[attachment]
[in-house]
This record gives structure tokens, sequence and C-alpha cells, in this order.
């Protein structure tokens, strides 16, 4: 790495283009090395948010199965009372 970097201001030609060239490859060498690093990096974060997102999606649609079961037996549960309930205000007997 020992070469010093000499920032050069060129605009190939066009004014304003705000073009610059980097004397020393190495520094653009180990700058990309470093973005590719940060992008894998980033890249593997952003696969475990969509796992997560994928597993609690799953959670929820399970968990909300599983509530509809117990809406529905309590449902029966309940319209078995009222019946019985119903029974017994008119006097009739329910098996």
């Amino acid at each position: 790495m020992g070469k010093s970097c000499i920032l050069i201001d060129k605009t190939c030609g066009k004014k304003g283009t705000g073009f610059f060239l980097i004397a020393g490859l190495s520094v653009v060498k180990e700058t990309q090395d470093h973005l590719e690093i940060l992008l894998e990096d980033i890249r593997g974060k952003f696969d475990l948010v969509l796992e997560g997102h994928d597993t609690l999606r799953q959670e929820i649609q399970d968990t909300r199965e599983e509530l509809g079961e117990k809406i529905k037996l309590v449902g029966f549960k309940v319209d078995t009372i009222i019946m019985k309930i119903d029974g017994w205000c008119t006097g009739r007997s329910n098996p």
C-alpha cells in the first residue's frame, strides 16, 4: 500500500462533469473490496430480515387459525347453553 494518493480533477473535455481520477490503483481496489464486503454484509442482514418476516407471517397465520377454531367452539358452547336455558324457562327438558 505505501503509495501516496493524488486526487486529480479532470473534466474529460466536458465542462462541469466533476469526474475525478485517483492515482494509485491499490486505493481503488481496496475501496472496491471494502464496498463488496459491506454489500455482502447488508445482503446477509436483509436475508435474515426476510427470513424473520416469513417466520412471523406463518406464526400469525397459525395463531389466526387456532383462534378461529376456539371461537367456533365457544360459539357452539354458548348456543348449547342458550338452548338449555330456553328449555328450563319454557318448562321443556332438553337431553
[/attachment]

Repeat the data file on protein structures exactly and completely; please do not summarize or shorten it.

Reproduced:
[in-house]
This record gives structure tokens, sequence and C-alpha cells, in this order.
């Protein structure tokens, strides 16, 4: 790495283009090395948010199965009372 970097201001030609060239490859060498690093990096974060997102999606649609079961037996549960309930205000007997 020992070469010093000499920032050069060129605009190939066009004014304003705000073009610059980097004397020393190495520094653009180990700058990309470093973005590719940060992008894998980033890249593997952003696969475990969509796992997560994928597993609690799953959670929820399970968990909300599983509530509809117990809406529905309590449902029966309940319209078995009222019946019985119903029974017994008119006097009739329910098996």
């Amino acid at each position: 790495m020992g070469k010093s970097c000499i920032l050069i201001d060129k605009t190939c030609g066009k004014k304003g283009t705000g073009f610059f060239l980097i004397a020393g490859l190495s520094v653009v060498k180990e700058t990309q090395d470093h973005l590719e690093i940060l992008l894998e990096d980033i890249r593997g974060k952003f696969d475990l948010v969509l796992e997560g997102h994928d597993t609690l999606r799953q959670e929820i649609q399970d968990t909300r199965e599983e509530l509809g079961e117990k809406i529905k037996l309590v449902g029966f549960k309940v319209d078995t009372i009222i019946m019985k309930i119903d029974g017994w205000c008119t006097g009739r007997s329910n098996p």
C-alpha cells in the first residue's frame, strides 16, 4: 500500500462533469473490496430480515387459525347453553 494518493480533477473535455481520477490503483481496489464486503454484509442482514418476516407471517397465520377454531367452539358452547336455558324457562327438558 505505501503509495501516496493524488486526487486529480479532470473534466474529460466536458465542462462541469466533476469526474475525478485517483492515482494509485491499490486505493481503488481496496475501496472496491471494502464496498463488496459491506454489500455482502447488508445482503446477509436483509436475508435474515426476510427470513424473520416469513417466520412471523406463518406464526400469525397459525395463531389466526387456532383462534378461529376456539371461537367456533365457544360459539357452539354458548348456543348449547342458550338452548338449555330456553328449555328450563319454557318448562321443556332438553337431553